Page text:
There is also a green Bentley Continental DHC which is also a 50000 series, at thestableltd.com
I found that it needed paint and the price was high due to that, but their prices are usually very high to start, doesn't mean they don't hear offers. (either place)

Good luck on your search! Don't skimp the cars are too expensive to re-do, better to pay up front for a great example and then you will have a wonderful ownership experience rather than hell
 

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And there is another, which I had thought already sold but the ad is back up? so not sure.


looks like the green got sold already

 

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another listing for the 1990 is on this site's home page

 

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Continental drop heads are few and rarely come up for sale.
 

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Discussion Starter #11
Here's another car not too far from me. I spoke to the dealer. They don't know much other than it's been repainted and there's no records. I think I'm seeing a rust hole in one rocker panel.
 

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I really like the colors on this car. I do have a question. I noticed a lot of black caulk on the firewall below the ID plate. I looked at engine compartment photos of others cars and I don't think I'm seeing this amount of goop. It doesn't strike me as a RR job.

Any ideas on what this caulk is all about?
Thanks
Dave

29216
1990-rolls-royce-corniche-caulk-mess.jpg

Saw a nice one at John Palma's recently, its on his website. I drove it too, and it seemed very nice. It has a replaced top from a year ago, it was not done with everflex.


There is also a green Bentley Continental DHC which is also a 50000 series, at thestableltd.com
I found that it needed paint and the price was high due to that, but their prices are usually very high to start, doesn't mean they don't hear offers. (either place)

Good luck on your search! Don't skimp the cars are too expensive to re-do, better to pay up front for a great example and then you will have a wonderful ownership experience rather than hell
 

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Discussion Starter #16
Dave,
Granted, the Palma Cornice is a 30,000 series and mine is a 20,000 series but none of that goop is used on mine.
View attachment 29217
Thanks. I looked at photos of other cars and didn't see it. It looks like a shoddy leak repair of some kind.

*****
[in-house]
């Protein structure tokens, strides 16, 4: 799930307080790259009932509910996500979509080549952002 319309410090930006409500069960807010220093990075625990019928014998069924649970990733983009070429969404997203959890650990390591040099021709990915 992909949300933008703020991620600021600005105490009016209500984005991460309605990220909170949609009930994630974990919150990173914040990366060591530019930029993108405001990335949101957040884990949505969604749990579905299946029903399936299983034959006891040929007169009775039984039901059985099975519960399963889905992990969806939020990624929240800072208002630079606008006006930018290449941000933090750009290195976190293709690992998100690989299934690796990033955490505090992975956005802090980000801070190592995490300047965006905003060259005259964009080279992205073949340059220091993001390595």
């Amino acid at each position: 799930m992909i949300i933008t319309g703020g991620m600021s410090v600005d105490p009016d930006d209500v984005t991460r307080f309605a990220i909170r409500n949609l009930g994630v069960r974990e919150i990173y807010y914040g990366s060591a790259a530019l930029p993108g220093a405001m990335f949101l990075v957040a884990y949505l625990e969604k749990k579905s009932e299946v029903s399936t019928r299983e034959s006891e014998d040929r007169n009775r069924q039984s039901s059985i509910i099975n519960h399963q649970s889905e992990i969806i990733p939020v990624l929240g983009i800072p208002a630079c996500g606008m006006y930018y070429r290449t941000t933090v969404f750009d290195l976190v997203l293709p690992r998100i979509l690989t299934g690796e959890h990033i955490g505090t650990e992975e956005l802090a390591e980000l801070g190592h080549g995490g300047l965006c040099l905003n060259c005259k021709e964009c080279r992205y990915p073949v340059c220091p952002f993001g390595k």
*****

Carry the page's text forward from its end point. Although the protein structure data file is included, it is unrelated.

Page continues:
I don't live too far from that car. If I have time this week, I'll try to go look at it.

Dave
 

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Thanks. I looked at photos of other cars and didn't see it. It looks like a shoddy leak repair of some kind.

I don't live too far from that car. If I have time this week, I'll try to go look at it.

Dave
It's a cracked evaporator cover. They are made from plastic and cracks along the top bolts where it seals to the firewall are on basically 100% of them. They have been NLA forever and the best alternative is to remake it in metal or to make a bracket in metal to use to clamp it back down to the firewall to seal in the cabin air. What it appears was done in that photo (and is unfortunately very common) is to use a sealant to try to just patch it up. If you want to see more detail, look up part # UR70282 on the Bentley Heritage site. The repair you see is definitely not how it left from the factory.

Regarding your initial post, a top (headliner + Everflex) generally costs about $7-$10k in the US depending on what is needed. There are three areas of wood that are key: the header (where it latches down), the peak (above the rear passengers' heads) and the base piece where the window etc is anchored to. Typically the last two suffer from rot - the peak from the nailing strip and the base from the chrome/Everflex trim and window seams at the base. The wood can often be replaced or repaired with hardener/fillers (some incredible products now) but the piece that is most difficult to address is the base at the back under the window/around the base. The attachment to the body varied throughout the years, but generally replacement of this (if it can't be repaired) can result in extensive paint/body work given the way it is fastened to the body. (The pump, rams and few hoses on these cars are relatively simple to address and I wouldn't generally consider issues with them, especially if addressed when replacing the top, to be difficult for a competent shop to remedy.)

Don't forget to check any car with a rotting top for rust in the base of the top stowage well (simply pop out the trim piece laying flat behind the rear seats) and either side of the rear seat shoulders (sometimes can peek behind the headliner to see). Also be sure to check the top latches themselves for cracking of the handles and post base - very common.

Hope that helps. Fortunately a good top can last for decades once properly installed and taken care of!